Q. Although you have traveled to the Middle East, Europe, and to Latin America, will you, as President, travel to Africa?
Governor Carter. As President, I will certainly balance my travel among the developing nations, especially in Africa. Although I can't promise you now just where I will travel, I will make sure that the African and South American nations will be top priority on the agenda of my Secretary of State and members of my family. I think this is probably the greatest unmet need in our foreign policy now, because as I have been in smaller and developing countries, I have seen quite often the hurt that exists in them about our callousness toward them.
Q. What do you consider to be your strengths and weaknesses?
Governor Carter. In the first place, I am not a lawyer, and that would ordinarily be interpreted as a weakness, but on the other hand, I am a fanner, a businessman, an engineer, and a scientist, and I think I can make up for not being a lawyer by my broad background of experience in other aspects of human life.
I come from outside Washington; I've never served in public office in Washington and that would ordinarily be interpreted as a weakness, politically speaking, because I haven't had access to the news media and I haven't been known by the top opinion shapers and the top political figures of this country.
I am a relatively unknown person, but at the same time I think that can be turned into an asset because when I get to Washington, I'll come in as a fresh person not committed to the status quo, eager to change things for the better and not responsible for what is there. I have tough, competent managerial experience, demonstrated as a governor, and have the knowledge, at the local level as chairman of a school board, as a state senator, and as a governor, of the problems that Washington creates in the actual delivery of services to human beings.
The Congress now has evaluated, for instance, a hundred different programs in the welfare field. Every year they launch three or four ships on the sea of our social structures without a rudder and they float around in the dark bumping against one another. Governors and mayors have to administer those programs and try to orient those ships toward a common goal, and I think I can see that from a perspective that demonstrates vividly the handicaps under which we suffer.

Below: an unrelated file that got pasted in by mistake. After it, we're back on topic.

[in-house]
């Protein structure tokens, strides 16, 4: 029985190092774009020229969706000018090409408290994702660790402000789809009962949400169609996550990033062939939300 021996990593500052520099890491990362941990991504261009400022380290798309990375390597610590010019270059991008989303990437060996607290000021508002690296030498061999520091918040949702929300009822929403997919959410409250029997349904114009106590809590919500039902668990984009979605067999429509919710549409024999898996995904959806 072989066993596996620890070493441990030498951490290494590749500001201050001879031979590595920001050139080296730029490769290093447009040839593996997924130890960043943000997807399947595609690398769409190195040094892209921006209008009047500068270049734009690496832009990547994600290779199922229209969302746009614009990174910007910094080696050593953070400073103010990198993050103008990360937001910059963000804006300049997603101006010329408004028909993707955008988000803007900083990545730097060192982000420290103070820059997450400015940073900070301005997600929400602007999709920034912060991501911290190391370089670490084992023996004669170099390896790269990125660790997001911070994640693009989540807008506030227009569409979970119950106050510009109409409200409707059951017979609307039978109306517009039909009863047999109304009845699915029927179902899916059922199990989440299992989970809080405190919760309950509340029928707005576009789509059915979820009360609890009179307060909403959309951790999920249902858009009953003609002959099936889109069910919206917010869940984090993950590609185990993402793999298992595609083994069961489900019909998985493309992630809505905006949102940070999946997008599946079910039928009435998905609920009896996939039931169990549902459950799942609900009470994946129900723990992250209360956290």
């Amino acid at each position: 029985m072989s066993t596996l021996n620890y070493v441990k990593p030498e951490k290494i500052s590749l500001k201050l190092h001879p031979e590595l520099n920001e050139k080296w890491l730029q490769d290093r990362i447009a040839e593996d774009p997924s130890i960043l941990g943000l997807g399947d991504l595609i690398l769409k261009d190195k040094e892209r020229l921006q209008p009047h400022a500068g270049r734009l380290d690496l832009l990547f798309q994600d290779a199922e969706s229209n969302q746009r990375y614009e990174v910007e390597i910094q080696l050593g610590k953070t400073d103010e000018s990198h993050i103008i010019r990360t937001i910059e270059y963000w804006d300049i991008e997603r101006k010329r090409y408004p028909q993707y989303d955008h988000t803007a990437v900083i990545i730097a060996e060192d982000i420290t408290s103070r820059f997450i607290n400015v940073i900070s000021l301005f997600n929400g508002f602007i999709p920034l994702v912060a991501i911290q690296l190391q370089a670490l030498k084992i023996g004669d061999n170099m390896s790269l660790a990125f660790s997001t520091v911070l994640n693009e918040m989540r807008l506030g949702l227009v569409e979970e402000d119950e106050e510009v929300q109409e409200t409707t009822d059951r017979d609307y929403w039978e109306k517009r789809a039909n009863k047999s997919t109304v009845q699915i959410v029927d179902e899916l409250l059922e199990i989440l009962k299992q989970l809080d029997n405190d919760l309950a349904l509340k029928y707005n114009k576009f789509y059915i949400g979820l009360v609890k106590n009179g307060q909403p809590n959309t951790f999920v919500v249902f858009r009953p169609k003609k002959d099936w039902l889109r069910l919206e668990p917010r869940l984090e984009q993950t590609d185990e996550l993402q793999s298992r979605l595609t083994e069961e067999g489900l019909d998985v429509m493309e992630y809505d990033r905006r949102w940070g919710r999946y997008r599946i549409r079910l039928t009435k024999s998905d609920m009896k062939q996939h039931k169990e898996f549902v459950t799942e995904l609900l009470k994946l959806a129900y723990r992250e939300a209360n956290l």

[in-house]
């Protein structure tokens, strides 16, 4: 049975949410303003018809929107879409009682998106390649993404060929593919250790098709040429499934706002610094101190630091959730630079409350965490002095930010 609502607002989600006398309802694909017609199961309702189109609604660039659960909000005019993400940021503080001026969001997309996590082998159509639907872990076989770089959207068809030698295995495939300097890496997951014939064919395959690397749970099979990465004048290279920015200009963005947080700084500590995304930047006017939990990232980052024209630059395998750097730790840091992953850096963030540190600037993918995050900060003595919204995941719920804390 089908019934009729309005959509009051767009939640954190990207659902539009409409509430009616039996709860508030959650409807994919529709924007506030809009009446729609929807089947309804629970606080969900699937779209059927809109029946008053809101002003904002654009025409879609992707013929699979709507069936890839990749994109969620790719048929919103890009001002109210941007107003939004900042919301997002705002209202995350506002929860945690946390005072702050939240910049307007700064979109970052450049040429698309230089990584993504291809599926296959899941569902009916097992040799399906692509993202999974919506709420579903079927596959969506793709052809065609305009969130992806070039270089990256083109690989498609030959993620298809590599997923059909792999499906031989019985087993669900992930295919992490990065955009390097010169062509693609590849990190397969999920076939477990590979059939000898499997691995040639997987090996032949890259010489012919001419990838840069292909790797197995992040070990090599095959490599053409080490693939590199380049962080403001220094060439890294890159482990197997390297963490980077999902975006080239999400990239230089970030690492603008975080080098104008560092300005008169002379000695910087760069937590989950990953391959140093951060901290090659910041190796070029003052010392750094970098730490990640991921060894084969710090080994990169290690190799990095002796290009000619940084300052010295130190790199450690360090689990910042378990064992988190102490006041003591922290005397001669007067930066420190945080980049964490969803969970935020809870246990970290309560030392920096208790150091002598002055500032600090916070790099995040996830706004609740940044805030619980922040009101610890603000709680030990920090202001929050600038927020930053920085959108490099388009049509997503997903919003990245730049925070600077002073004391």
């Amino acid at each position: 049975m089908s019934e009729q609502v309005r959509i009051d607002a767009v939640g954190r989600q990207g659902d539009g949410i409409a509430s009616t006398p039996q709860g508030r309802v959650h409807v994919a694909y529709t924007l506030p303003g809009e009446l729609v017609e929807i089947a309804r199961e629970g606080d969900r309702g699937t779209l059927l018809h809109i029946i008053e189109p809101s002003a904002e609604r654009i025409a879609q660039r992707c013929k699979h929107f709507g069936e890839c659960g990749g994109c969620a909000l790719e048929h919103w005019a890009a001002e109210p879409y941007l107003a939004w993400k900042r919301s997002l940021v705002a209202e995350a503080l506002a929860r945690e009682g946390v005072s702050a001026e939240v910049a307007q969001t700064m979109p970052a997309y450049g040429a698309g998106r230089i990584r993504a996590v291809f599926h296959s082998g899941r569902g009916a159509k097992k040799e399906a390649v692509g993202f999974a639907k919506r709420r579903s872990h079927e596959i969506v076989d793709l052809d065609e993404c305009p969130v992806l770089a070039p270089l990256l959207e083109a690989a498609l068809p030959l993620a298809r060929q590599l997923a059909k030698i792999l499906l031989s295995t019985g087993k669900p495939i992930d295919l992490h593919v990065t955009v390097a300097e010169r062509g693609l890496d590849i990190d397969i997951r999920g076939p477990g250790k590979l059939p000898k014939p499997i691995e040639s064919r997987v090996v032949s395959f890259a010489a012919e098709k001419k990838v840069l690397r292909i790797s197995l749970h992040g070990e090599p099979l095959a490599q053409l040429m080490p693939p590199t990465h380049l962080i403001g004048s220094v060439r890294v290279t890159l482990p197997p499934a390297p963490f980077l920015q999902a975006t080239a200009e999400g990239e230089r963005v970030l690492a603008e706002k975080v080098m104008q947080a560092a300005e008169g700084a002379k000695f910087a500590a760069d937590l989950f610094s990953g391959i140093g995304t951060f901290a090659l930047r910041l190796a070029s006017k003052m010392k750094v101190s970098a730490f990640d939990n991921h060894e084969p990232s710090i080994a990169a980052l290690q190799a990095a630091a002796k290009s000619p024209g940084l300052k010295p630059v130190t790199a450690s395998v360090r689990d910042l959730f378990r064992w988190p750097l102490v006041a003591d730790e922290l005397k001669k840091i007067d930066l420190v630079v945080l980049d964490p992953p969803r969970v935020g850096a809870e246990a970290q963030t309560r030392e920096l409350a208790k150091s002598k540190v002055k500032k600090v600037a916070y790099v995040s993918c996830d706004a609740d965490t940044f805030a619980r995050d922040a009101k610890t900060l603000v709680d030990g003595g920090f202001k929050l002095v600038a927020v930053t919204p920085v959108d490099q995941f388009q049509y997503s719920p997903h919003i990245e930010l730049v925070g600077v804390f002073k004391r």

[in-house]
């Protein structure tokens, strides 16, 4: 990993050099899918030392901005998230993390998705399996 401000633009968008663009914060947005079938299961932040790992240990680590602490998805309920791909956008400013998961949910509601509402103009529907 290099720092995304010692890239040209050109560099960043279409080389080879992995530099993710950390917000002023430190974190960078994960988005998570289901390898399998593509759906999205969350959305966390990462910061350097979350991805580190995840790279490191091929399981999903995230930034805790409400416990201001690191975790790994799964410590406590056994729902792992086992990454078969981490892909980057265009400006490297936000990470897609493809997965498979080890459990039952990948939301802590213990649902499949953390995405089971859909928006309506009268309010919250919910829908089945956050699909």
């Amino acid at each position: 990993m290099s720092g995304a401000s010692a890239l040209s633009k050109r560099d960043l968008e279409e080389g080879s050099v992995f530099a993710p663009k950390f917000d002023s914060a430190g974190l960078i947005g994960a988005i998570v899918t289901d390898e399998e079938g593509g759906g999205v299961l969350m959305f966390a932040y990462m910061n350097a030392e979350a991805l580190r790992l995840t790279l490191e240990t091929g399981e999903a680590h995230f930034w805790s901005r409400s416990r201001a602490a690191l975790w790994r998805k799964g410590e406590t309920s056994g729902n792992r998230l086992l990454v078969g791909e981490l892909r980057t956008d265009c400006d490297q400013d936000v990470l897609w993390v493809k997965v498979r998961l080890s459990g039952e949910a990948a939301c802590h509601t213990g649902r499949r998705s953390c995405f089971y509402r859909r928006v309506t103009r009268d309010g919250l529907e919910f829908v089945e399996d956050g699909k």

That is another problem that I may have had as a handicap, because I came from a small town, only 652 people. Still that gives me a very good insight into the proper interrelationship among people. We have fairly wealthy people, very poor people, and 40 percent white people and 60 percent black people, and I think if you want into Plains, Georgia, where I do live, and talked to all 650 people out there, you will find very little lack of knowledge about one another. We know each other and we understand one another's problems. It gives me a mandatory melting pot within which to derive my own consciousness of people's needs and hopes and dreams and aspirations.
I've had another potential handicap in that I've never been on the national political scene before; I haven't run for President before, and I was relatively unknown. Even as late as last fall, only about 12 to 15 percent of the people actually knew who I was. If they were asked to name all the Presidential candidates, they could not name me. And I've had to overcome that with just detailed, careful, meticulous organizational work, which I think has laid a good groundwork of a permanent political base for me, which will be an asset in the future.
So I think those kinds of aptitudes are good. It's hard for anyone to assess strengths and weaknesses. I think I do have some strength; that I have already described to you. I've traveled extensively in foreign countries in my adult life, and I have experience in the military. I think I would know how to eliminate a lot of problems in the Pentagon and I've got an outstanding family; there are 11 of us who campaign full-time.